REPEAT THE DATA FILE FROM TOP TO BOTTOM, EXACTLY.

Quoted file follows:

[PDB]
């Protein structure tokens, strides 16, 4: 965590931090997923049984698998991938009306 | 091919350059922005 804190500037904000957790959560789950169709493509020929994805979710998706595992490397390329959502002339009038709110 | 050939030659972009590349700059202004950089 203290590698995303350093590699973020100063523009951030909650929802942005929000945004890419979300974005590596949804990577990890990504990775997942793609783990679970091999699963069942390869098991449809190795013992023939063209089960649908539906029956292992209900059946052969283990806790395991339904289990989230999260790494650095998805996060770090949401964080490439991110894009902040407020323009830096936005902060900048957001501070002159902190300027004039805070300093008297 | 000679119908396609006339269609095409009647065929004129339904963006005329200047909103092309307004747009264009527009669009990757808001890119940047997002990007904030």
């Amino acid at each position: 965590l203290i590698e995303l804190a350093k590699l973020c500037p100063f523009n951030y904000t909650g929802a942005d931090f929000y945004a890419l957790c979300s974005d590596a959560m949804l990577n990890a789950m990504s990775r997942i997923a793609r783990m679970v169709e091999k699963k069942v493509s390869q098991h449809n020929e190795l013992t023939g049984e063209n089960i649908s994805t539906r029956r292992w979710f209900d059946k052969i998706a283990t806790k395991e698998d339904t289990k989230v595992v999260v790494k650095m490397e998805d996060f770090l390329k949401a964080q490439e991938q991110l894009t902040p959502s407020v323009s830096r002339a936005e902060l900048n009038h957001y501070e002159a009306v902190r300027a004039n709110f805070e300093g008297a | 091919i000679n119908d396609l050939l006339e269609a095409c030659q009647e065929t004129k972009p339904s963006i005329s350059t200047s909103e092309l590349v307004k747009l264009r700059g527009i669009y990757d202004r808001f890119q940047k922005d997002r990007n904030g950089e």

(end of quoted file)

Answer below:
[PDB]
């Protein structure tokens, strides 16, 4: 965590931090997923049984698998991938009306 | 091919350059922005 804190500037904000957790959560789950169709493509020929994805979710998706595992490397390329959502002339009038709110 | 050939030659972009590349700059202004950089 203290590698995303350093590699973020100063523009951030909650929802942005929000945004890419979300974005590596949804990577990890990504990775997942793609783990679970091999699963069942390869098991449809190795013992023939063209089960649908539906029956292992209900059946052969283990806790395991339904289990989230999260790494650095998805996060770090949401964080490439991110894009902040407020323009830096936005902060900048957001501070002159902190300027004039805070300093008297 | 000679119908396609006339269609095409009647065929004129339904963006005329200047909103092309307004747009264009527009669009990757808001890119940047997002990007904030």
């Amino acid at each position: 965590l203290i590698e995303l804190a350093k590699l973020c500037p100063f523009n951030y904000t909650g929802a942005d931090f929000y945004a890419l957790c979300s974005d590596a959560m949804l990577n990890a789950m990504s990775r997942i997923a793609r783990m679970v169709e091999k699963k069942v493509s390869q098991h449809n020929e190795l013992t023939g049984e063209n089960i649908s994805t539906r029956r292992w979710f209900d059946k052969i998706a283990t806790k395991e698998d339904t289990k989230v595992v999260v790494k650095m490397e998805d996060f770090l390329k949401a964080q490439e991938q991110l894009t902040p959502s407020v323009s830096r002339a936005e902060l900048n009038h957001y501070e002159a009306v902190r300027a004039n709110f805070e300093g008297a | 091919i000679n119908d396609l050939l006339e269609a095409c030659q009647e065929t004129k972009p339904s963006i005329s350059t200047s909103e092309l590349v307004k747009l264009r700059g527009i669009y990757d202004r808001f890119q940047k922005d997002r990007n904030g950089e």